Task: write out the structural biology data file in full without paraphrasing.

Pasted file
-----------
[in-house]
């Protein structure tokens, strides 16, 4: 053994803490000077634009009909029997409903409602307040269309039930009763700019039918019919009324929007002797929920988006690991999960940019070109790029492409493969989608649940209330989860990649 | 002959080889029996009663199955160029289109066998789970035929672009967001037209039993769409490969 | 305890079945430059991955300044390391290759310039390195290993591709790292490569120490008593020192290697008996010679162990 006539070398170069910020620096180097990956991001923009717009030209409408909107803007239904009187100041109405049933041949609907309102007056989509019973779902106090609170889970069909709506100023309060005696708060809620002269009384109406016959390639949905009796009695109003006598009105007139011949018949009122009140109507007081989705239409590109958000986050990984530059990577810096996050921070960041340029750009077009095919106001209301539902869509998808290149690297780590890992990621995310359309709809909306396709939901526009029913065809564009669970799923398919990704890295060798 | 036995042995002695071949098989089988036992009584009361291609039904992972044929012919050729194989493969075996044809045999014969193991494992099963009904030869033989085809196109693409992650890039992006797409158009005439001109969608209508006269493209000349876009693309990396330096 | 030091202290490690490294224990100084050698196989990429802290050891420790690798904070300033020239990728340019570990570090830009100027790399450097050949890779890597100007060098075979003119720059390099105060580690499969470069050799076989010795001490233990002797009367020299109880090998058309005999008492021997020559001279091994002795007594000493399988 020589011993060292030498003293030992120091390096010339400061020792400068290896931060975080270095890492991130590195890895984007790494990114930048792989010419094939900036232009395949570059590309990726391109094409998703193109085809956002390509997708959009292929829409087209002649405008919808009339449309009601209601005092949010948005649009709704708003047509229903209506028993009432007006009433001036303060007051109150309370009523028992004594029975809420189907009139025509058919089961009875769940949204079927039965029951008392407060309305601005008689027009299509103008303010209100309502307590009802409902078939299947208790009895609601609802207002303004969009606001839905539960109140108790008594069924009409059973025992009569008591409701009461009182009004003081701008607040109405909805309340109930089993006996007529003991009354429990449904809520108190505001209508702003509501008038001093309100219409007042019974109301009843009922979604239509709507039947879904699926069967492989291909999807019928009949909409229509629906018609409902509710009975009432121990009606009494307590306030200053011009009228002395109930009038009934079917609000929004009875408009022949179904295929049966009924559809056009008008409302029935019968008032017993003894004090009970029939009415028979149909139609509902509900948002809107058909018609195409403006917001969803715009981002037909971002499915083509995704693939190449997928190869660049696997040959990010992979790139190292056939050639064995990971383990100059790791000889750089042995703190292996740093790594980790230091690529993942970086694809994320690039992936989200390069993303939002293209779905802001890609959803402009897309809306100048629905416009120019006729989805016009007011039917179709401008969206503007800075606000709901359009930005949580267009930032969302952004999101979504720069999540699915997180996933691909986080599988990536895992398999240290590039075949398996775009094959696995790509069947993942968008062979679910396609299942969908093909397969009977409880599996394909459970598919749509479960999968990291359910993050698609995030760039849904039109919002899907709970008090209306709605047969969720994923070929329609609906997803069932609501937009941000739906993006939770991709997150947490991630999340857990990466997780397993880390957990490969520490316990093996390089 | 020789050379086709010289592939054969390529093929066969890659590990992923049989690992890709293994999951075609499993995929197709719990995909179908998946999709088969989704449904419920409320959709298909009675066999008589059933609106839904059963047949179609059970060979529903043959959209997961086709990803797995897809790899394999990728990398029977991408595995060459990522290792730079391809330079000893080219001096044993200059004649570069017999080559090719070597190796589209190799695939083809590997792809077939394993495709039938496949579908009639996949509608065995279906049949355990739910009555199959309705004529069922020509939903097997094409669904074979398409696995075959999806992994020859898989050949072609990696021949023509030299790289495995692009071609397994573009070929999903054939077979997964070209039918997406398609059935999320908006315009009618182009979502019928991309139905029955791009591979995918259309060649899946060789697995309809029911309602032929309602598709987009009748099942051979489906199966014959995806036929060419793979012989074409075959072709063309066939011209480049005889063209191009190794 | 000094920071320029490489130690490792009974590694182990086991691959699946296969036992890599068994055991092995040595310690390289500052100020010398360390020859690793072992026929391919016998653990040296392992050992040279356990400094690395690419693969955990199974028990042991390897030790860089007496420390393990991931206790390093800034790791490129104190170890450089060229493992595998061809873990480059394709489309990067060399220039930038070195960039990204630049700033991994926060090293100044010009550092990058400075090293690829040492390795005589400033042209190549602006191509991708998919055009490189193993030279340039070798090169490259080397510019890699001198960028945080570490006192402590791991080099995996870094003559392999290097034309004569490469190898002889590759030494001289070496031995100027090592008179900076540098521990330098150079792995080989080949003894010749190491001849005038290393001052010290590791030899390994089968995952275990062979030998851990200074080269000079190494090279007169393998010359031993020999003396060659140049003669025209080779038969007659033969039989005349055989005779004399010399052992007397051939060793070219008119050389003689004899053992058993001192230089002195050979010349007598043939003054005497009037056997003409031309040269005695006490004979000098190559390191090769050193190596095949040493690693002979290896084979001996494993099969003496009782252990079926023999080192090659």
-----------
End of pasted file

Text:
[in-house]
């Protein structure tokens, strides 16, 4: 053994803490000077634009009909029997409903409602307040269309039930009763700019039918019919009324929007002797929920988006690991999960940019070109790029492409493969989608649940209330989860990649 | 002959080889029996009663199955160029289109066998789970035929672009967001037209039993769409490969 | 305890079945430059991955300044390391290759310039390195290993591709790292490569120490008593020192290697008996010679162990 006539070398170069910020620096180097990956991001923009717009030209409408909107803007239904009187100041109405049933041949609907309102007056989509019973779902106090609170889970069909709506100023309060005696708060809620002269009384109406016959390639949905009796009695109003006598009105007139011949018949009122009140109507007081989705239409590109958000986050990984530059990577810096996050921070960041340029750009077009095919106001209301539902869509998808290149690297780590890992990621995310359309709809909306396709939901526009029913065809564009669970799923398919990704890295060798 | 036995042995002695071949098989089988036992009584009361291609039904992972044929012919050729194989493969075996044809045999014969193991494992099963009904030869033989085809196109693409992650890039992006797409158009005439001109969608209508006269493209000349876009693309990396330096 | 030091202290490690490294224990100084050698196989990429802290050891420790690798904070300033020239990728340019570990570090830009100027790399450097050949890779890597100007060098075979003119720059390099105060580690499969470069050799076989010795001490233990002797009367020299109880090998058309005999008492021997020559001279091994002795007594000493399988 020589011993060292030498003293030992120091390096010339400061020792400068290896931060975080270095890492991130590195890895984007790494990114930048792989010419094939900036232009395949570059590309990726391109094409998703193109085809956002390509997708959009292929829409087209002649405008919808009339449309009601209601005092949010948005649009709704708003047509229903209506028993009432007006009433001036303060007051109150309370009523028992004594029975809420189907009139025509058919089961009875769940949204079927039965029951008392407060309305601005008689027009299509103008303010209100309502307590009802409902078939299947208790009895609601609802207002303004969009606001839905539960109140108790008594069924009409059973025992009569008591409701009461009182009004003081701008607040109405909805309340109930089993006996007529003991009354429990449904809520108190505001209508702003509501008038001093309100219409007042019974109301009843009922979604239509709507039947879904699926069967492989291909999807019928009949909409229509629906018609409902509710009975009432121990009606009494307590306030200053011009009228002395109930009038009934079917609000929004009875408009022949179904295929049966009924559809056009008008409302029935019968008032017993003894004090009970029939009415028979149909139609509902509900948002809107058909018609195409403006917001969803715009981002037909971002499915083509995704693939190449997928190869660049696997040959990010992979790139190292056939050639064995990971383990100059790791000889750089042995703190292996740093790594980790230091690529993942970086694809994320690039992936989200390069993303939002293209779905802001890609959803402009897309809306100048629905416009120019006729989805016009007011039917179709401008969206503007800075606000709901359009930005949580267009930032969302952004999101979504720069999540699915997180996933691909986080599988990536895992398999240290590039075949398996775009094959696995790509069947993942968008062979679910396609299942969908093909397969009977409880599996394909459970598919749509479960999968990291359910993050698609995030760039849904039109919002899907709970008090209306709605047969969720994923070929329609609906997803069932609501937009941000739906993006939770991709997150947490991630999340857990990466997780397993880390957990490969520490316990093996390089 | 020789050379086709010289592939054969390529093929066969890659590990992923049989690992890709293994999951075609499993995929197709719990995909179908998946999709088969989704449904419920409320959709298909009675066999008589059933609106839904059963047949179609059970060979529903043959959209997961086709990803797995897809790899394999990728990398029977991408595995060459990522290792730079391809330079000893080219001096044993200059004649570069017999080559090719070597190796589209190799695939083809590997792809077939394993495709039938496949579908009639996949509608065995279906049949355990739910009555199959309705004529069922020509939903097997094409669904074979398409696995075959999806992994020859898989050949072609990696021949023509030299790289495995692009071609397994573009070929999903054939077979997964070209039918997406398609059935999320908006315009009618182009979502019928991309139905029955791009591979995918259309060649899946060789697995309809029911309602032929309602598709987009009748099942051979489906199966014959995806036929060419793979012989074409075959072709063309066939011209480049005889063209191009190794 | 000094920071320029490489130690490792009974590694182990086991691959699946296969036992890599068994055991092995040595310690390289500052100020010398360390020859690793072992026929391919016998653990040296392992050992040279356990400094690395690419693969955990199974028990042991390897030790860089007496420390393990991931206790390093800034790791490129104190170890450089060229493992595998061809873990480059394709489309990067060399220039930038070195960039990204630049700033991994926060090293100044010009550092990058400075090293690829040492390795005589400033042209190549602006191509991708998919055009490189193993030279340039070798090169490259080397510019890699001198960028945080570490006192402590791991080099995996870094003559392999290097034309004569490469190898002889590759030494001289070496031995100027090592008179900076540098521990330098150079792995080989080949003894010749190491001849005038290393001052010290590791030899390994089968995952275990062979030998851990200074080269000079190494090279007169393998010359031993020999003396060659140049003669025209080779038969007659033969039989005349055989005779004399010399052992007397051939060793070219008119050389003689004899053992058993001192230089002195050979010349007598043939003054005497009037056997003409031309040269005695006490004979000098190559390191090769050193190596095949040493690693002979290896084979001996494993099969003496009782252990079926023999080192090659």